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Come to Dust

A horror novel with a somewhat atypical zombie trope that works beautifully because of the juxtaposition of a strong, loving, and very real-feeling blended family
In Come to Dust, Bracken MacLeod doesn't just go for the cheap tugging of a few heartstrings of childhood sentimentality, hoping you will care about the girl because, after all, a child is in danger! No, Bracken instead shows you a family—not a cardboard cut-out of a family—but one you really connect with and feel empathy and fear for. At least I did. In recent years, I have become a tough sell on the zombie novel front. I am just a bit jaded after the last 20 years of nigh infinite zombie-apocalypse books, movies, games, and comics, but these zombies work for me. I don't want to give away any spoilers, so that is all I will say. I was lucky enough to grab one of the limited editions of Come to Dust a few months back, and I loved it.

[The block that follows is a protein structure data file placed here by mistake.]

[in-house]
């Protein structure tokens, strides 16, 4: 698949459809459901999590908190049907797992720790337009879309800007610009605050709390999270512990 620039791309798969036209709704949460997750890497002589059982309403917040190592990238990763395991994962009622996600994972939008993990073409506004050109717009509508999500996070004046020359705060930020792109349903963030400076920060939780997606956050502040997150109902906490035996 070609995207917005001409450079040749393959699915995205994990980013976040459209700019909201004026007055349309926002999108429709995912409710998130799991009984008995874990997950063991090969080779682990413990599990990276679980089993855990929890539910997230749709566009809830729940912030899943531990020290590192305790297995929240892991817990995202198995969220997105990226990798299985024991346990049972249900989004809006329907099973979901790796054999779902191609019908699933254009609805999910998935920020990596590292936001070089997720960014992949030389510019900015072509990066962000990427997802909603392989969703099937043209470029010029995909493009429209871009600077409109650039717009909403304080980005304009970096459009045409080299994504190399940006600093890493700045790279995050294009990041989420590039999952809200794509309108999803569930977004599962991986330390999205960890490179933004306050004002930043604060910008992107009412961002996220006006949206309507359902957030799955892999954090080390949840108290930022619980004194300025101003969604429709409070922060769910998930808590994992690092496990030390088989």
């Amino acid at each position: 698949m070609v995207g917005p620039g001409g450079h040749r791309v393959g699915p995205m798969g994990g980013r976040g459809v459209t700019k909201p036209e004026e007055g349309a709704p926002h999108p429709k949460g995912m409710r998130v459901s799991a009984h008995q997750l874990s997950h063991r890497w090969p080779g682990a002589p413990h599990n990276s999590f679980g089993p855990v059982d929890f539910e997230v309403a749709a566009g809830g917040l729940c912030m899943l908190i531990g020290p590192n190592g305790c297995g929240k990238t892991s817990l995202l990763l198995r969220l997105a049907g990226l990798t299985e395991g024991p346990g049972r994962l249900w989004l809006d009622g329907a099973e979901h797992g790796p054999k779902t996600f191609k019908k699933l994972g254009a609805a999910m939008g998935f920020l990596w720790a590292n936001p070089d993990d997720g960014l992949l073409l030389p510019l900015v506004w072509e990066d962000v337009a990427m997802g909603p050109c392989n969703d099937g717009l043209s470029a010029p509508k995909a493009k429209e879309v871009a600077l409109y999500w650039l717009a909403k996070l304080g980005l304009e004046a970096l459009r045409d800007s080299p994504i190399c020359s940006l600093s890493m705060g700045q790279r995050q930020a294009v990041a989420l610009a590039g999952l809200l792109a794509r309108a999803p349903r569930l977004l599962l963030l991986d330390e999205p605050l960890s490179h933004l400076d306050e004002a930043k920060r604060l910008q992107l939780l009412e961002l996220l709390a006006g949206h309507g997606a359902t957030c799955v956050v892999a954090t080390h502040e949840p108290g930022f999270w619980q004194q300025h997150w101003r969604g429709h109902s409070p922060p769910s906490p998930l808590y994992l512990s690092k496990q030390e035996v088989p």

The trade edition drops this month with what I feel is a much improved cover over the limited edition. I would also recommend Bracken's recent short story collection from Chizine Press, 13 Views of the Suicide Woods. It is a solid collection and contains some real gems.